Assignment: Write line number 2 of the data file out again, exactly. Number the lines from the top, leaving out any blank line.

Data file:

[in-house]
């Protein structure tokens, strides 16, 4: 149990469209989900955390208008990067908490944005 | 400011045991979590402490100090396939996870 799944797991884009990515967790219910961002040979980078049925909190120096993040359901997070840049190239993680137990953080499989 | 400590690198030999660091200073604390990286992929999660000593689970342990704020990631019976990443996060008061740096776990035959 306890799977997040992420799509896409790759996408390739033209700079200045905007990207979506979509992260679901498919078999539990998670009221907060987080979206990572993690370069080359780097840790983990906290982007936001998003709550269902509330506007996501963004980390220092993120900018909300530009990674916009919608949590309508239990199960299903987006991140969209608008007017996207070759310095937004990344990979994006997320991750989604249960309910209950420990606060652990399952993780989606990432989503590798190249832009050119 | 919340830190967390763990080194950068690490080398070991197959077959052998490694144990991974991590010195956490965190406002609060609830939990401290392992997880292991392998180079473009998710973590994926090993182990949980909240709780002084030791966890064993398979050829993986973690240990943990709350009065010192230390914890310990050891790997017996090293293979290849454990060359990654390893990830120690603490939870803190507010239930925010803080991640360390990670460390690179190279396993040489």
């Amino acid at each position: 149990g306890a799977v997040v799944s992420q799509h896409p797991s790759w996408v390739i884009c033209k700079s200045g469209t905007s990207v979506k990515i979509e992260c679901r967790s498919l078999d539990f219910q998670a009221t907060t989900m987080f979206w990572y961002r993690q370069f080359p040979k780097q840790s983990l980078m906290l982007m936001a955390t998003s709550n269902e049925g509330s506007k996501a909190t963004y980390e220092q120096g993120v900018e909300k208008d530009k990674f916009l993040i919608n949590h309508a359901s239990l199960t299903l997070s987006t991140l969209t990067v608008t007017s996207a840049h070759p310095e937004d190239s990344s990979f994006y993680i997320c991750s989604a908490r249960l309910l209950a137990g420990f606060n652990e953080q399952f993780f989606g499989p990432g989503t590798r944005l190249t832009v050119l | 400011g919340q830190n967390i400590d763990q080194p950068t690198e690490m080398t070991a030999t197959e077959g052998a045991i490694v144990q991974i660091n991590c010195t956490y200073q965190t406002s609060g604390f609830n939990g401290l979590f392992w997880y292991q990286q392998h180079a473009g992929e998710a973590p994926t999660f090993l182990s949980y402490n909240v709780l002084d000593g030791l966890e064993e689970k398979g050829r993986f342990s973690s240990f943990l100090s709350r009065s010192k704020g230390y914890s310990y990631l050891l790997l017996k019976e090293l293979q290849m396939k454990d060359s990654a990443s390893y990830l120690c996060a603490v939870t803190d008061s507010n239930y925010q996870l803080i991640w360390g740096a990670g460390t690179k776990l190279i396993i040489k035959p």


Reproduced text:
């Protein structure tokens, strides 16, 4: 149990469209989900955390208008990067908490944005 | 400011045991979590402490100090396939996870 799944797991884009990515967790219910961002040979980078049925909190120096993040359901997070840049190239993680137990953080499989 | 400590690198030999660091200073604390990286992929999660000593689970342990704020990631019976990443996060008061740096776990035959 306890799977997040992420799509896409790759996408390739033209700079200045905007990207979506979509992260679901498919078999539990998670009221907060987080979206990572993690370069080359780097840790983990906290982007936001998003709550269902509330506007996501963004980390220092993120900018909300530009990674916009919608949590309508239990199960299903987006991140969209608008007017996207070759310095937004990344990979994006997320991750989604249960309910209950420990606060652990399952993780989606990432989503590798190249832009050119 | 919340830190967390763990080194950068690490080398070991197959077959052998490694144990991974991590010195956490965190406002609060609830939990401290392992997880292991392998180079473009998710973590994926090993182990949980909240709780002084030791966890064993398979050829993986973690240990943990709350009065010192230390914890310990050891790997017996090293293979290849454990060359990654390893990830120690603490939870803190507010239930925010803080991640360390990670460390690179190279396993040489």